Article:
I'm at a client who is moving their PSTN teleconferencing from one of your typical teleconferencing providers to an in-house Lync 2013 deployment. In the old deployment, they configured an email message that got sent out every time one of the teleconferencing bridges had been booked. This email message contained a long list of both toll-free and locally dialable numbers for many countries around the world. The client wanted something similar for the automatically generated Lync 2013 New Lync Meeting invitation from Outlook.
When you create a dial plan in the Lync Control Panel, you can set a value for Dial-in conferencing region. This value is used to group dial-in conferencing phone numbers and present those to users assigned to that particular dial plan.
Dial-in conferencing phone numbers are assigned to the appropriate dial-in conferencing region as shown below.
When a user clicks New Online Meeting in Outlook, the values for dial-in conferencing numbers are automatically populated based on the numbers assigned to the dial-in conferencing region/dial plan associated with the user. Notice that the region name shows up in brackets after the phone number.
The client wished to show all the available toll-free numbers by default, and order them so that the first one showing was specific to the region associated with the user booking the meeting. When someone clicked on Find a local number, they would be shown all the local dialing numbers available.
The Lync Server environment consisted of two Enterprise Edition pools in two separate central sites: one in North America and one in South America. We had configured two site-level dial plans: North America (English) and South America (Spanish). The dial-in conferencing region names were the same as the central site name (North/South America).
To meet the requirements, we decided to change the dial-in conferencing region name to Toll Free for the North America site-level dial plan, and Llamada Gratuita (Spanish for Toll Free) for the South America site-level dial plan. We also changed the default Global dial plan's dial-in conferencing region name to International. You could use user-level dial plans just as effectively, if desired.
Then we created all the dial-in conferencing access numbers. The Display Number field was set to include both the phone number and the location of that number. I explicitly did not include the plus sign at the beginning of the display number, as this meant that we could apply normalization rules should someone click the number in the email, instead of the "Join Meeting" link (see my update towards the end of this post for more information).
All the toll-free numbers were assigned to both the Toll Free and Llamada Gratuita dial-in conferencing regions. All the local numbers were added to the International dial-in conferencing region. To make sure the order was correct, we used the Set-CSDialInConferencingAccessNumber command to set the order appropriately:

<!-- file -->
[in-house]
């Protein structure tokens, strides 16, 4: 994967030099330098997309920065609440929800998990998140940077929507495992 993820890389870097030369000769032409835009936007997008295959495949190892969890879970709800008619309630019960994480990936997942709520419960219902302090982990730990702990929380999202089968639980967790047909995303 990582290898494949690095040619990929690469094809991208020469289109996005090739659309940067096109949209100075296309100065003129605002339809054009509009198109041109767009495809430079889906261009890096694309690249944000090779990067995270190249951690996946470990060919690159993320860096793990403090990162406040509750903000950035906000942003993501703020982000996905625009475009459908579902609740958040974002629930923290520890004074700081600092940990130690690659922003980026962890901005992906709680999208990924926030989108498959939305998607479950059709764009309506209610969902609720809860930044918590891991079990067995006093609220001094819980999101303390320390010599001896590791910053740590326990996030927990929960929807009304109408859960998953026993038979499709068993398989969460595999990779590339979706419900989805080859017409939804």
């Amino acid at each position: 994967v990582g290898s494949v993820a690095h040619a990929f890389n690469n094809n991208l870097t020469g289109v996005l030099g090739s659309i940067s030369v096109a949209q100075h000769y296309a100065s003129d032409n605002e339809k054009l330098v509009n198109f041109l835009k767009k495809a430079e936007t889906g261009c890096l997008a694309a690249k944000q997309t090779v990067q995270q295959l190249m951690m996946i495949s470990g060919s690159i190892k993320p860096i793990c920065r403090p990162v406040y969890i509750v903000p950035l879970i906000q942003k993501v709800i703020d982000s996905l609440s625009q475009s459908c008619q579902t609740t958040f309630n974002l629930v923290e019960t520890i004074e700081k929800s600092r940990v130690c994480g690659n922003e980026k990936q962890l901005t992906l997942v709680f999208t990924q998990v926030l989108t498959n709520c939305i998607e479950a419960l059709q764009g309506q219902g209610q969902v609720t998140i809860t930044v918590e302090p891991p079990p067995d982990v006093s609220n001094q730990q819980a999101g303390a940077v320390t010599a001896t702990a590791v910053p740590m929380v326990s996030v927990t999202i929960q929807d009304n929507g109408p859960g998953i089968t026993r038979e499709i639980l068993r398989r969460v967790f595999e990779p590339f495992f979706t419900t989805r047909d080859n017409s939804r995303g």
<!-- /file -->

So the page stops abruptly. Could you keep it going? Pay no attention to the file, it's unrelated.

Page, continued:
Set-CSDialInConferencingAccessNumber -Identity AccessNumSIPAddress -Priority x -ReorderedRegion RegionNameOnce complete, users would see only the toll-free numbers (ordered correctly for their region) when booking a meeting. In the below example, a North American user is creating the meeting, so the North America toll-free number is shown first. If a South American user created a meeting, the Chile number would appear first. Note that for North American users, the Toll-Free in brackets represents the region name, but users will be none the wiser. South American users would see (Llamada Gratuita) instead.
Clicking the Find a local number shows all the local numbers available.
The client was thrilled with the results.
This is because the Lync/Skype for Business client lets you type in something like 1 800 GOT JUNK, and it will helpfully translate it to +1 (800) 468-5865. Unfortunately, it will also do the same thing for the "- North America" (or whatever text) you added to the end of the display number. When you click the link for +1 800 222 3333 - North America, it gets translated to +18002223333667842637422. http://ikkemunandar.blogspot.com /2011/07/lync-bug-with-incoming-e164-phone.html" target="_blank">Because the plus sign is already there, Lync won't normalize the number and will try to dial that mess.
When you remove the plus from the display number, normalization rules can be applied. http://ikkemunandar.blogspot.com /2015/06/dealing-with-overdialing.html" target="_blank">If you've followed my advice in my blog post on overdialing (again thanks to Greig for that idea....yet another Foster's lager inbound), then any extraneous numbers will get stripped and the number will dial happily. Of course, this relies on every company configuring their normalization rules this way, but its better than nothing.
UPDATE (2015-Oct-08) THE BEST WAY TO ENSURE "CLICKABILITY": Another fantastic option, this time from Ari Protheroe. Instead of relying on normalization rules that other companies may not have configured "correctly", Ari found this way of getting around the issue.
Start the Display Number with the text you want, followed by a space, then a colon (:), another space, then the number in E.164 format. Something like this:
The space before and after the colon are critical to this. This seems to be enough to trick Outlook into sending only the number to Lync/SfB. I tested this myself and it worked amazingly. So, ignore all that I put before, and use Ari's method. Thanks Ari! Now I owe YOU a beer. I'll stick with Foster's for consistency's sake.
In any case, this is definitely a creative way to get around some of the limitations of dial-in conferencing number display. I hope you find it useful.